Skip to main content

Masafer Yatta: ICC urged to prevent Israel committing 'war crime' in West Bank community

Israeli group B'tselem has written to the International Criminal Court in an attempt to prevent the forced expulsion of over a thousand Palestinians from their homes
Israeli forces remove a demonstrator during a protest on 1 July 2022 in Masafer Yatta in the Israeli-occupied West Bank (AFP)
Israeli forces remove a demonstrator during a protest on 1 July 2022 in Masafer Yatta in the Israeli-occupied West Bank (AFP)

The Israeli human rights group B'tselem has called on the International Criminal Court (ICC) to urgently intervene to stop Israel from expelling Palestinians from their homes and land in Masafer Yatta, south of Hebron in the occupied West Bank.

B'tselem wrote to ICC Prosecutor Karim Khan on Monday because they want the Netherlands-based court to "do a preventative intervention, to stop Israel from committing a war crime," Dror Sadot, the group's spokesperson, told Middle East Eye.

Israeli authorities plan to evict some 1,000 Palestinian inhabitants of Masafer Yatta, a rural area in the South Hebron Hills, in order to create a military "firing zone", or training ground for Israeli forces. 

'After the Israeli supreme court ruling it is clear that the Israeli judges are also responsible for those violations and are part of the apartheid mechanism'

Dror Sadot, B'tselem

Eight villages, including four schools, clinics and hundreds of other structures in the area are set to be demolished.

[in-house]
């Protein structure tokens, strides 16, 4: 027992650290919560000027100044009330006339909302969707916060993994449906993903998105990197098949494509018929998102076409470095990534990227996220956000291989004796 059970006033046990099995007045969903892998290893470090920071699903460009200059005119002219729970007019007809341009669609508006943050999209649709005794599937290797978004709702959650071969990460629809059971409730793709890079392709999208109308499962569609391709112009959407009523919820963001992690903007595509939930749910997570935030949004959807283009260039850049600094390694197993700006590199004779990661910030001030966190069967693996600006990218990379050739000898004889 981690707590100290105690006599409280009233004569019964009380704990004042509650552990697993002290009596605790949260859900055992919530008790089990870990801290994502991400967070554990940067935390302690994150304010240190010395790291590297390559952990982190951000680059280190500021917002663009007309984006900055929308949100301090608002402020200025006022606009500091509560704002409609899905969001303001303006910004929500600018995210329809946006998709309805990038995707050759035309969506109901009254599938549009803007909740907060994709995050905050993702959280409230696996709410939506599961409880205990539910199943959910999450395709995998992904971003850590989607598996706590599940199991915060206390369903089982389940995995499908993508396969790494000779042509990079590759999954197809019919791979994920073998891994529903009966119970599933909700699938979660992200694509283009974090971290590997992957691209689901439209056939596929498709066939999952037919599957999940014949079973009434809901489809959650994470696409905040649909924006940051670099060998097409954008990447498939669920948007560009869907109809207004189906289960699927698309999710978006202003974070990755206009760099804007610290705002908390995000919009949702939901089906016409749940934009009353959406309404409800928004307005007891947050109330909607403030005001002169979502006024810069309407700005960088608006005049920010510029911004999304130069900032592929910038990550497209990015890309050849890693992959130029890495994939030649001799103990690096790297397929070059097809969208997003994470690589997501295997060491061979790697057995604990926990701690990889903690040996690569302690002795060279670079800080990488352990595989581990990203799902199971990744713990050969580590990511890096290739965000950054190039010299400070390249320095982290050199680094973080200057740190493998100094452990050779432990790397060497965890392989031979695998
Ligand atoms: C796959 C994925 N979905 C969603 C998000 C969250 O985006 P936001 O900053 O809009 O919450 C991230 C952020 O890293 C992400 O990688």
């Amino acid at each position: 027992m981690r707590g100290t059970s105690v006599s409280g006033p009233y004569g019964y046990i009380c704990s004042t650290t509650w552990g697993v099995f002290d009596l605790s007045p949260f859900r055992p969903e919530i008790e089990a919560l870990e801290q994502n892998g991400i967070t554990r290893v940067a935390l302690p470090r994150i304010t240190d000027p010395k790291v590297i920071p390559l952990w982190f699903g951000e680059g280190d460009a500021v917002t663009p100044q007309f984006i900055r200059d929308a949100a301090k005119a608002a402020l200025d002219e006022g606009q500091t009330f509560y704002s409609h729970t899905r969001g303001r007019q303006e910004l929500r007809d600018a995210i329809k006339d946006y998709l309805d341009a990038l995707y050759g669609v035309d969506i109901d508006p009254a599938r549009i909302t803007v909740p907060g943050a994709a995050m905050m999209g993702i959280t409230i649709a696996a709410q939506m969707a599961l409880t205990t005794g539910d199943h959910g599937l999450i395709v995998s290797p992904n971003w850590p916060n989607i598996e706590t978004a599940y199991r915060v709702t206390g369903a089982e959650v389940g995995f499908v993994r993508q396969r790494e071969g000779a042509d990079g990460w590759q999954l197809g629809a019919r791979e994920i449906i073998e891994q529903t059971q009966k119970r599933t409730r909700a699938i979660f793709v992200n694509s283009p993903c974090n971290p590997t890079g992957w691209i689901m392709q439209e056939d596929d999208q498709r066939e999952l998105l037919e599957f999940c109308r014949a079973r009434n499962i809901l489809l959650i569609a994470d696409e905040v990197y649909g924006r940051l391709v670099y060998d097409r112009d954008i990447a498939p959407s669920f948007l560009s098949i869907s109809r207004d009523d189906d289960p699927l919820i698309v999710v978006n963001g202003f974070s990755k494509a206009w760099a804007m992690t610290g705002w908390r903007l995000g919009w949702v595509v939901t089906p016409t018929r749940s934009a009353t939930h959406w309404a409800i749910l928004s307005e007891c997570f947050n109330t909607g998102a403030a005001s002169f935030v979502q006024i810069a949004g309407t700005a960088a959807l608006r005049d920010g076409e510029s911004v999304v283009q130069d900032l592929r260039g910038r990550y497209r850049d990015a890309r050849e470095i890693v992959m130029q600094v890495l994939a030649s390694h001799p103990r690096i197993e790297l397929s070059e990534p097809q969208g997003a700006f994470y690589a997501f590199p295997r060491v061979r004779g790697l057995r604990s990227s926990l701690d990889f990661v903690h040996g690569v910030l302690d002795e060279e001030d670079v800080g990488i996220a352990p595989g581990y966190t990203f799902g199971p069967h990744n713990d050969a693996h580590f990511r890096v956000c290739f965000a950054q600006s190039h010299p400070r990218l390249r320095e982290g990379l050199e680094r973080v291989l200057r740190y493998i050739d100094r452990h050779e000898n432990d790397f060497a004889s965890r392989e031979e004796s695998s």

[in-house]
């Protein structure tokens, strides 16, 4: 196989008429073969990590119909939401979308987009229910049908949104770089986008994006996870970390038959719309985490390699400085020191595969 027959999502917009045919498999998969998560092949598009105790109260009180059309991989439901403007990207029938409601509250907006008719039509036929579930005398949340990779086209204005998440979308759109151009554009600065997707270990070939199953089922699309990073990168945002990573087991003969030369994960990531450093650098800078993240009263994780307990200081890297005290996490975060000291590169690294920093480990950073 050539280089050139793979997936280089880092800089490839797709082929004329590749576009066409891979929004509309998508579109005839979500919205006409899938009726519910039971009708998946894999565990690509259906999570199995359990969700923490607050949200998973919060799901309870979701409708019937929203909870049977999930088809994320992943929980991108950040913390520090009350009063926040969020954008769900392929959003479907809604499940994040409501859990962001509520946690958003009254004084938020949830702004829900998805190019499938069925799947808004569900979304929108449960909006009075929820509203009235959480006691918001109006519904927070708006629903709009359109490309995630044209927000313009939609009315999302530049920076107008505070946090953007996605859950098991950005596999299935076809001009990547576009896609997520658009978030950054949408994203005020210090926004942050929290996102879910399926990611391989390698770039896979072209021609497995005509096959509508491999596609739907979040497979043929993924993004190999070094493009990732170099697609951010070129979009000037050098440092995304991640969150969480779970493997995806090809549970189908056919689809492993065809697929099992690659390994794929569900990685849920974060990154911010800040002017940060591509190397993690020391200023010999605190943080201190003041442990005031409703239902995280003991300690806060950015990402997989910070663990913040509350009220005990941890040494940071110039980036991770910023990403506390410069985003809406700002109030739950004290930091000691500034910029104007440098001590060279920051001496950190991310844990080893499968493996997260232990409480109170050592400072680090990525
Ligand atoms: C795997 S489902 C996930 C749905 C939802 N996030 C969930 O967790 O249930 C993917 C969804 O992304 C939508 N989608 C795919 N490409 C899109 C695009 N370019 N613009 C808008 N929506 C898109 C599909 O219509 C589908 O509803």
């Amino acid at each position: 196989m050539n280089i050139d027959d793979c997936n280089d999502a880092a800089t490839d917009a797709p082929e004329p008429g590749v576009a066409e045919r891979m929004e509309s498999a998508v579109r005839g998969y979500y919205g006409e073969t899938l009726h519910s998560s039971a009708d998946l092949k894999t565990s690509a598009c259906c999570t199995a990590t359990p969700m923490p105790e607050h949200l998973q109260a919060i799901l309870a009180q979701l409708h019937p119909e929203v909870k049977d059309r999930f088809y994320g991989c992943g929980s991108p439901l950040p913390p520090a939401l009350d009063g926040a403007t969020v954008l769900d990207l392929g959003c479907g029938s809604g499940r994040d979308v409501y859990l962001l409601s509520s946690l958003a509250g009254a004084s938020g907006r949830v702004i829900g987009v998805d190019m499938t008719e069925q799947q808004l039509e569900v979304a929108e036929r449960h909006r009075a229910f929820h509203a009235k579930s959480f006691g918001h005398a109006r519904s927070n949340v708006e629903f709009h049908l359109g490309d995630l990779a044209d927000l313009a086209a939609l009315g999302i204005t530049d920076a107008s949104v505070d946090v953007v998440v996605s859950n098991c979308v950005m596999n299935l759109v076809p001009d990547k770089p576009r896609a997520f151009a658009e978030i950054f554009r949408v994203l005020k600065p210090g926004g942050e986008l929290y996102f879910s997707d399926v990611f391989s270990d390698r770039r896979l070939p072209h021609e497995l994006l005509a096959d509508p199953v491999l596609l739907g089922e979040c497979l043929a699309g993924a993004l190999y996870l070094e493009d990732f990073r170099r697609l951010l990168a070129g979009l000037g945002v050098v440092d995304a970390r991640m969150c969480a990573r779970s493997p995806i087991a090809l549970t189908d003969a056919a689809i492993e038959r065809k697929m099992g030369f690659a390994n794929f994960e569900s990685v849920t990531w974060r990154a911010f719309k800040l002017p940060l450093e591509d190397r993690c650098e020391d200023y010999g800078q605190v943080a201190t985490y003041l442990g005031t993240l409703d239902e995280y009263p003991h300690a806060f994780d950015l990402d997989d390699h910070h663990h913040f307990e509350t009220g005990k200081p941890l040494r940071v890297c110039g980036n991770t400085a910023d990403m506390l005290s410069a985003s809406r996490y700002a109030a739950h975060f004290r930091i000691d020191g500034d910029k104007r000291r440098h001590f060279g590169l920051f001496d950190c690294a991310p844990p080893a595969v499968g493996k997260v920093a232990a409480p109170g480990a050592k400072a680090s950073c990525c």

The forcible transfer of residents in occupied territory is a violation of the Fourth Geneva Convention and the Rome Statute, the treaty that established the ICC.

Stay informed with MEE's newsletters

Sign up to get the latest alerts, insights and analysis, starting with Turkey Unpacked


After decades of legal wrangling, Israel's supreme court paved the way for the razing of the villages in May, when it rejected a petition against the eviction of the residents.

David Mintz, a supreme court judge, wrote that the Palestinian petitioners had not successfully proved they had lived in the villages as permanent residents before the army declared the area a training zone in the early 1980s. 

"Since then, Israel has escalated its actions - in scope, severity and frequency - against those communities, pushing them out of their homes," Sadot said. 

Speaking about why B'tselem had chosen to write to the ICC, Sadot pointed to the court's 2018 intervention regarding the West Bank community of Khan al-Ahmar, which Israel was set to raze. 

The ICC warned Israel that destroying Khan al-Ahmar would be a war crime. The community is intact, though the threat of expulsion has not gone away as legal deliberation in Israel over the demolition is still ongoing.  

"This is the first time B'tselem has directly asked the ICC for preventative intervention," Sadot said. "After the Israeli Supreme Court ruling it is clear that the Israeli judges are also responsible for those violations and are part of the apartheid mechanism. International intervention is a must."